Leonards, G. A.
Professor of Soil Mechanics, Purdue University, Lafayette, Ind.
Ramiah, B. K.
Engineer, Am. Testing and Engineering Corp., Indianapolis, Ind.
Pages: 15 Published: Jan 1960
As pointed out by McDonald and Skempton (1),3 the phenomenon of consolidation in clays has been understood qualitatively for a long time. Around 1810 Telford preloaded the 55-ft bed of soft clay on which the eastern sea-lock of the Caledonian canal was to be founded, by building an embankment and allowing it to settle “for the purpose of squeezing out the water and consolidating the clay,” before constructing the lock (2). According to the writings of Sooy Smith (3), engineers in Chicago realized before the turn of the 20th century that the settlements of their tall buildings were due to the consolidation of clay beneath the foundations. However, it was not until 1923 that a quantitative approach first became possible, as a result of the publication of Terzaghi's one-dimensional consolidation equation (4). In connection with the development of his theory, Terzaghi (5) designed an apparatus for measuring the consolidation of clay (called an oedometer) which, in its essential features, is paralleled by the modern one-dimensional consolidometer. While the effects of remolding on the properties of clays were recognized before 1916 (6),4 and while Terzaghi was fully cognizant of the need for obtaining undisturbed samples before 1927 (7,8), the significance of this phenomenon was not fully realized until 1932, when Casagrande published his classic paper on the structure of clay (9). Although settlement estimates of structures were being made sporadically in the late 1920's (10,11,12 13,14),5 it was not until 1933, when the ASCE Committee on Earths and Foundations published its report giving descriptions of calculation procedures (15), that settlement analyses for structures on clay based on (a) the Boussinesq stress distribution theory, (b) the Terzaghi theory of consolidation, and (c) oedometer tests on undisturbed samples may be said to have entered the field of engineering practice (1).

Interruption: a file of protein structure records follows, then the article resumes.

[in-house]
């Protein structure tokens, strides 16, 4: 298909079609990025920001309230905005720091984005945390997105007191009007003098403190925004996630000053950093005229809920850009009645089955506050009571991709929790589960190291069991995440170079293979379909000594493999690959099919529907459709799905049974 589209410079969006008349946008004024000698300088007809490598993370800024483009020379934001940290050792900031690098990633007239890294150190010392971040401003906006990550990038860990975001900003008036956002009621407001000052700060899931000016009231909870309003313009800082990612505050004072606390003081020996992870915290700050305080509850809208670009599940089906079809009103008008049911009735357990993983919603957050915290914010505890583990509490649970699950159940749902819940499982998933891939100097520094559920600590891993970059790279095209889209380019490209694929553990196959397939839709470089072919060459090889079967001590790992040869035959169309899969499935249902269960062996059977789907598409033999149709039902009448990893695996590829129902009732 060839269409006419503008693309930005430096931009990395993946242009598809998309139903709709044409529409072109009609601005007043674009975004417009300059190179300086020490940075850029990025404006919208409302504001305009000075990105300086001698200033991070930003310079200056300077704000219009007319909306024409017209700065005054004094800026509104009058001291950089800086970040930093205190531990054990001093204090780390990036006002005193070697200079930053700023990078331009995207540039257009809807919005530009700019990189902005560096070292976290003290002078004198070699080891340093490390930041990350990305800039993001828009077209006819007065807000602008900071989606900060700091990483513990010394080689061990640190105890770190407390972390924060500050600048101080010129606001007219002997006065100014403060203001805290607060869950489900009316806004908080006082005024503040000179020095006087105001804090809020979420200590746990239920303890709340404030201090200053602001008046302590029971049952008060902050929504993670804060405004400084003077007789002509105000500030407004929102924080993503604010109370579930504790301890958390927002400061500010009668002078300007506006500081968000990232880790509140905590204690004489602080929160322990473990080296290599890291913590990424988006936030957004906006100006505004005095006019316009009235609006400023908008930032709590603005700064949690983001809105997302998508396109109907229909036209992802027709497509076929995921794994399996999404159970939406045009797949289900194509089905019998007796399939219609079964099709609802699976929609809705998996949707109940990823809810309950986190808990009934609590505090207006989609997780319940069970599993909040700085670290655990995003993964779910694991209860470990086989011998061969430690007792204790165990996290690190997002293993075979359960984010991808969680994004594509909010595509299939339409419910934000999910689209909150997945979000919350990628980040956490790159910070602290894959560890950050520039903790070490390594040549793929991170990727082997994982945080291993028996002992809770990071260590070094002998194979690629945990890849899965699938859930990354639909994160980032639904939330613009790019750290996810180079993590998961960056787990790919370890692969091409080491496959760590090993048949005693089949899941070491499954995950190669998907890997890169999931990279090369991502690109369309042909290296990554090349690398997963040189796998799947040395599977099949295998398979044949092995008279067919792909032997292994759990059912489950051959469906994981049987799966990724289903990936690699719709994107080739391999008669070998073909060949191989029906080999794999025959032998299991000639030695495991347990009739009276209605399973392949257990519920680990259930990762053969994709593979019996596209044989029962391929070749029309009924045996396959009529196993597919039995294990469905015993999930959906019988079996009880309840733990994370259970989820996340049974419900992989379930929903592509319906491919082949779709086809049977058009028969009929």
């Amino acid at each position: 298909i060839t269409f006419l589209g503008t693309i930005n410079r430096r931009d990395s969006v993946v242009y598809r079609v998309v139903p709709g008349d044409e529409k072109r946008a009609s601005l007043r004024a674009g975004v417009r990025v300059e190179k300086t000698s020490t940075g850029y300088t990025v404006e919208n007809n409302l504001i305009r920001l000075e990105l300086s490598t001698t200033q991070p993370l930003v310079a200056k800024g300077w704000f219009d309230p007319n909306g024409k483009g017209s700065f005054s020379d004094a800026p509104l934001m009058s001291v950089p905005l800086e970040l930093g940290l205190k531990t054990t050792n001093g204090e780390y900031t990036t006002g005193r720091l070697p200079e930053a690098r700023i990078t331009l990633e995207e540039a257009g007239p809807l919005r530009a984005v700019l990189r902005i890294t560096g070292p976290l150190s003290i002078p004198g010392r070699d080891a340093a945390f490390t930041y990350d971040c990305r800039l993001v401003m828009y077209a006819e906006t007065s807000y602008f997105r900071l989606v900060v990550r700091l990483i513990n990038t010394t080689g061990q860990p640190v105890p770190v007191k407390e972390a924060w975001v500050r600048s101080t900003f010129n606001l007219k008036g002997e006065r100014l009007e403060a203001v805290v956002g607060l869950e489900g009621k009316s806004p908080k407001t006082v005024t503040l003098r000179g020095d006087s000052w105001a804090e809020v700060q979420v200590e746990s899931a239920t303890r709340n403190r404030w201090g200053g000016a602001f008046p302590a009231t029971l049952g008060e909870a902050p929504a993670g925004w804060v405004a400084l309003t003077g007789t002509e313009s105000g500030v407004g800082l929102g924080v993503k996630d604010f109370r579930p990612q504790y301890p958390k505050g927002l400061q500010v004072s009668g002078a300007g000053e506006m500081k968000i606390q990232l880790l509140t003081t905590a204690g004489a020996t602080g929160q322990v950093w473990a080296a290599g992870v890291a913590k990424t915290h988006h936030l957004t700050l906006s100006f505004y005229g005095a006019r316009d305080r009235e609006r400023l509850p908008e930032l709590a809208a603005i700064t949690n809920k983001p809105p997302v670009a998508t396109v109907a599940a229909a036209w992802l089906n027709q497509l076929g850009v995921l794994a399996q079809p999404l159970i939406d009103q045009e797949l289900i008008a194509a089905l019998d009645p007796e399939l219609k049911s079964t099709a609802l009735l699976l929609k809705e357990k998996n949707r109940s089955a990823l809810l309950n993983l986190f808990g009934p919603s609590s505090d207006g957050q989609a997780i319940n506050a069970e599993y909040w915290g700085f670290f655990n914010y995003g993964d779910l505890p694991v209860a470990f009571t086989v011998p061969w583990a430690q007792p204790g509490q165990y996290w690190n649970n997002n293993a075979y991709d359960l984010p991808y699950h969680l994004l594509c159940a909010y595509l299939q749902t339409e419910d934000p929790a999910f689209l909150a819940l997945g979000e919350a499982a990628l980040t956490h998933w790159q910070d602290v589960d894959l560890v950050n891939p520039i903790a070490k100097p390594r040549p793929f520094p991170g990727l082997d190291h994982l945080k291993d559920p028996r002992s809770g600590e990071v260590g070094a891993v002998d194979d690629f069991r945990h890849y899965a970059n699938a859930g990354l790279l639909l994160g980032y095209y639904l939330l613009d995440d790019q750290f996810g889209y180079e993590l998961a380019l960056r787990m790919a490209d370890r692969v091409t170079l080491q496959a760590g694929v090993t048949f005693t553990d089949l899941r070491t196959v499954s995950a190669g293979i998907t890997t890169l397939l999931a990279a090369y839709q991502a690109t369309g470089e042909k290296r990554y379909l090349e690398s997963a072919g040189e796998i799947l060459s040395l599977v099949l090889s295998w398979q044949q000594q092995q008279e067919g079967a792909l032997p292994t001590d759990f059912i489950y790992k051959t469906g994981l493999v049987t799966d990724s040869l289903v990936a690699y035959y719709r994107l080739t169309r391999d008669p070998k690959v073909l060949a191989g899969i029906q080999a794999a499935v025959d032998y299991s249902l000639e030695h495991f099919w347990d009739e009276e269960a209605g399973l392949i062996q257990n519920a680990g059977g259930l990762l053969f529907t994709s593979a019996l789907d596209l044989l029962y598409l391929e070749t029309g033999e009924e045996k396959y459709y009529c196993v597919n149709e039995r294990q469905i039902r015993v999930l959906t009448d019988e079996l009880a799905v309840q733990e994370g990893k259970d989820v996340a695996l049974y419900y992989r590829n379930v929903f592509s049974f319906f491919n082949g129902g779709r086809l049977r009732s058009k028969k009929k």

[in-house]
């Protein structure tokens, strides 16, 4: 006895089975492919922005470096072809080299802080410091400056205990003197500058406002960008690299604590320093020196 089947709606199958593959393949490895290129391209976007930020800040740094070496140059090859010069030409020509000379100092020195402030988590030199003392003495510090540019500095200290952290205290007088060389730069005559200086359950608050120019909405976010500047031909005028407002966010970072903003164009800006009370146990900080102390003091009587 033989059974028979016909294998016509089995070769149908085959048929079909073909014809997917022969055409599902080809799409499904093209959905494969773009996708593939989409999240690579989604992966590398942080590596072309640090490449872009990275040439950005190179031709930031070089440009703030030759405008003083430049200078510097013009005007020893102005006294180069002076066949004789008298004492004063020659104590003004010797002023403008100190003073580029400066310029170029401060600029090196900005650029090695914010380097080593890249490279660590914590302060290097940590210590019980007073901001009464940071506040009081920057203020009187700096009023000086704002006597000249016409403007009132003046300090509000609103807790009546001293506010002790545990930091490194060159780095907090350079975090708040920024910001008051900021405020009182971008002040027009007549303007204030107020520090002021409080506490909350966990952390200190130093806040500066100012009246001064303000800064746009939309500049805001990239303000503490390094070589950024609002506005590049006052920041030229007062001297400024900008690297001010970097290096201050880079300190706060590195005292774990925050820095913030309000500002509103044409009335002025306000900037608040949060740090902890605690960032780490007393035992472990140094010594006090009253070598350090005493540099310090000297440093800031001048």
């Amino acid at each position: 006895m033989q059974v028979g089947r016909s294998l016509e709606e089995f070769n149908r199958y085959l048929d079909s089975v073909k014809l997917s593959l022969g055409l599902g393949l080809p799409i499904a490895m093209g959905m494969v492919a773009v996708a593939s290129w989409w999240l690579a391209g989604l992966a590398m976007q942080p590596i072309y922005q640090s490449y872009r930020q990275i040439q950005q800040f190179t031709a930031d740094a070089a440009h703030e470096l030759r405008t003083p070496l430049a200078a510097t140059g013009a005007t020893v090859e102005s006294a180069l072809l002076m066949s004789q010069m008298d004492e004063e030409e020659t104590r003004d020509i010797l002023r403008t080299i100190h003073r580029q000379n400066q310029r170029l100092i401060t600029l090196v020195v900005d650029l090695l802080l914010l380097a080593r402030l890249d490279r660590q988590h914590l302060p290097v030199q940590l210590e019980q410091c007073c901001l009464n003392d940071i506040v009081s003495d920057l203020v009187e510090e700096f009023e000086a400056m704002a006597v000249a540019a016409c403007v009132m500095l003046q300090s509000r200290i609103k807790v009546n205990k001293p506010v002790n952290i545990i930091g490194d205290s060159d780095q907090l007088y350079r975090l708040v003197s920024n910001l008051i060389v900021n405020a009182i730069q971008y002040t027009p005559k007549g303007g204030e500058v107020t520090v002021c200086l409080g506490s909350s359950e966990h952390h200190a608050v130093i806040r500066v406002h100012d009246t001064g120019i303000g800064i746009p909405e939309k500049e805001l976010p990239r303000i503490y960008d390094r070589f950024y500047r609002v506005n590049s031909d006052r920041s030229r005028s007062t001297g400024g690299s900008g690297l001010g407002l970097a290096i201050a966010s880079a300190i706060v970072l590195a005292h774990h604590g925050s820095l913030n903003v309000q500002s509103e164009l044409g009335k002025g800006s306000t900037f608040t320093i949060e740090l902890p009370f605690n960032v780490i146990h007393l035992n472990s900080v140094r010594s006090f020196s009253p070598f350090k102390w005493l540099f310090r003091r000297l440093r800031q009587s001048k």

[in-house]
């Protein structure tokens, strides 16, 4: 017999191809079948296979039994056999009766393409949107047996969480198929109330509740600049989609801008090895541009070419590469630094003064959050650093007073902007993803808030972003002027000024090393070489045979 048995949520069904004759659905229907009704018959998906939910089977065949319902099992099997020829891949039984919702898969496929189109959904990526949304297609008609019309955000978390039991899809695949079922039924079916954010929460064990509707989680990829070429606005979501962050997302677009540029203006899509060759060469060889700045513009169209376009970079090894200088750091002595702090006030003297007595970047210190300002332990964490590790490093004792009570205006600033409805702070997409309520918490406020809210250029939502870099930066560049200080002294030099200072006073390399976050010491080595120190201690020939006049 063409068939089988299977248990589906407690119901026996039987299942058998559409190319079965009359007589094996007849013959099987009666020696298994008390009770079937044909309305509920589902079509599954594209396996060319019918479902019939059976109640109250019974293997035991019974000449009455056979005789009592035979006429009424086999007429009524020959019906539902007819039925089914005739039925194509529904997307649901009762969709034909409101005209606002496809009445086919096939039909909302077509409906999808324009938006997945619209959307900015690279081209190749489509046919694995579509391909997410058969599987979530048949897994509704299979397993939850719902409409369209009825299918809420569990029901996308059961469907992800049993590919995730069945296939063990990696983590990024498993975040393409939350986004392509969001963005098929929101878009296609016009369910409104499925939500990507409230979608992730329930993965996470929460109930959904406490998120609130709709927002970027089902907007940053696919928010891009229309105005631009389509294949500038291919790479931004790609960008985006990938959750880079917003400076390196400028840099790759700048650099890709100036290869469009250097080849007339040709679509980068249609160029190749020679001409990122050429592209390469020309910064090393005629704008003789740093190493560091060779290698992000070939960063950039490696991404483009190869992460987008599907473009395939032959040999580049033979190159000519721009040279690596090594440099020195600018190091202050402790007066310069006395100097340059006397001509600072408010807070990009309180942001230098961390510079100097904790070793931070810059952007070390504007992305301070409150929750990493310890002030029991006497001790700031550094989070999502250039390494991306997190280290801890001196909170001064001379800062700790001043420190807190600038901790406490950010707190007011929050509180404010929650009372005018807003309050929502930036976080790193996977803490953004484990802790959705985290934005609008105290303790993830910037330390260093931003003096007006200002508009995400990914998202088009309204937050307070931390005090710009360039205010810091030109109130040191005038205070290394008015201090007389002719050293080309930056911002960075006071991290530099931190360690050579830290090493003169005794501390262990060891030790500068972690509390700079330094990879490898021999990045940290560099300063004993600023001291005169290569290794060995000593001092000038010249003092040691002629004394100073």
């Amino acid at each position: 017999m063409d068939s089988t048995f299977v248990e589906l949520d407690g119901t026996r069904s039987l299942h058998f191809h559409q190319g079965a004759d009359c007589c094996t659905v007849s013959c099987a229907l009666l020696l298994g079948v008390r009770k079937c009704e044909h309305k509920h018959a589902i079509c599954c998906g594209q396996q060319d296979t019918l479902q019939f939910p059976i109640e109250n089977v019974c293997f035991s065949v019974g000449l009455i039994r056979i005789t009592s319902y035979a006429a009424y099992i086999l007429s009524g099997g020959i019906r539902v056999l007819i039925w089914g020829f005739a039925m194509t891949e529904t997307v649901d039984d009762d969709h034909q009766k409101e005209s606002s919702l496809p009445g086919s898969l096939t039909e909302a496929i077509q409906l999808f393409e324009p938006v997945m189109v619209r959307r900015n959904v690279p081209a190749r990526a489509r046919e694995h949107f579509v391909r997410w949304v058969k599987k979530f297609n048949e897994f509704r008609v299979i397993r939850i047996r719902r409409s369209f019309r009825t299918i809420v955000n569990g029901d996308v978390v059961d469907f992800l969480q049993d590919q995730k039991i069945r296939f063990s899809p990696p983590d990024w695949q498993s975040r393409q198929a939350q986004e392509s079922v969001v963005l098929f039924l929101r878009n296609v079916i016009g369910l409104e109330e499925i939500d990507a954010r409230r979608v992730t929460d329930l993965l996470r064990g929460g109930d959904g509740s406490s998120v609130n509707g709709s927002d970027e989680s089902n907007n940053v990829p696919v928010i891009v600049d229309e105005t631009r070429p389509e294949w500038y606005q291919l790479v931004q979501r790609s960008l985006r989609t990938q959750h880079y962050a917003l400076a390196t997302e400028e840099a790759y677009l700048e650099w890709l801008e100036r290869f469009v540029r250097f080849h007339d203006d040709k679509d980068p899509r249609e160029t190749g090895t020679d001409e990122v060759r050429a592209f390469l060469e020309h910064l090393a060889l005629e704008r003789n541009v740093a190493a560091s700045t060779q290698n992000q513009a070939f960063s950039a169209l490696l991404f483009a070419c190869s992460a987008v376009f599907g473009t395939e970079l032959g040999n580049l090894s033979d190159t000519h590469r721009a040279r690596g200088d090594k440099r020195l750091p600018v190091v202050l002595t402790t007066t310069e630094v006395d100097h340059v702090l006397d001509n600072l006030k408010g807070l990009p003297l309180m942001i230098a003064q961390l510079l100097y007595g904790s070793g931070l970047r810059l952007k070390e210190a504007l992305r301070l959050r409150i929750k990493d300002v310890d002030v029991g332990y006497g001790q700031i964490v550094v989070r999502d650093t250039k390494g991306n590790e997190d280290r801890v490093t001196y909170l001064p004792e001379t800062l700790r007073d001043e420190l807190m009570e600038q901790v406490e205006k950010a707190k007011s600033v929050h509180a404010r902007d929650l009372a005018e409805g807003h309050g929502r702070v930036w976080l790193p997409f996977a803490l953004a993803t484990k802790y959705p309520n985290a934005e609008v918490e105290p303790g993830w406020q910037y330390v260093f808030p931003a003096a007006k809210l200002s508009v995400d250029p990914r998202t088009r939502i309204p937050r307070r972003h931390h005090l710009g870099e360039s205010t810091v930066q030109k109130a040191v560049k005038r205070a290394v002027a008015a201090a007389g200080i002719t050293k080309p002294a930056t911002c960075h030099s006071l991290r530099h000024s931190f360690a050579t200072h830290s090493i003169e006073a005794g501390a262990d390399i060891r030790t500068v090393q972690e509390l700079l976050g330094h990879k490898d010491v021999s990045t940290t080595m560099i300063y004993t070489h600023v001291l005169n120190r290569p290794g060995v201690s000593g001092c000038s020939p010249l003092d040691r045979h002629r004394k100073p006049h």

Paper ID: STP44309S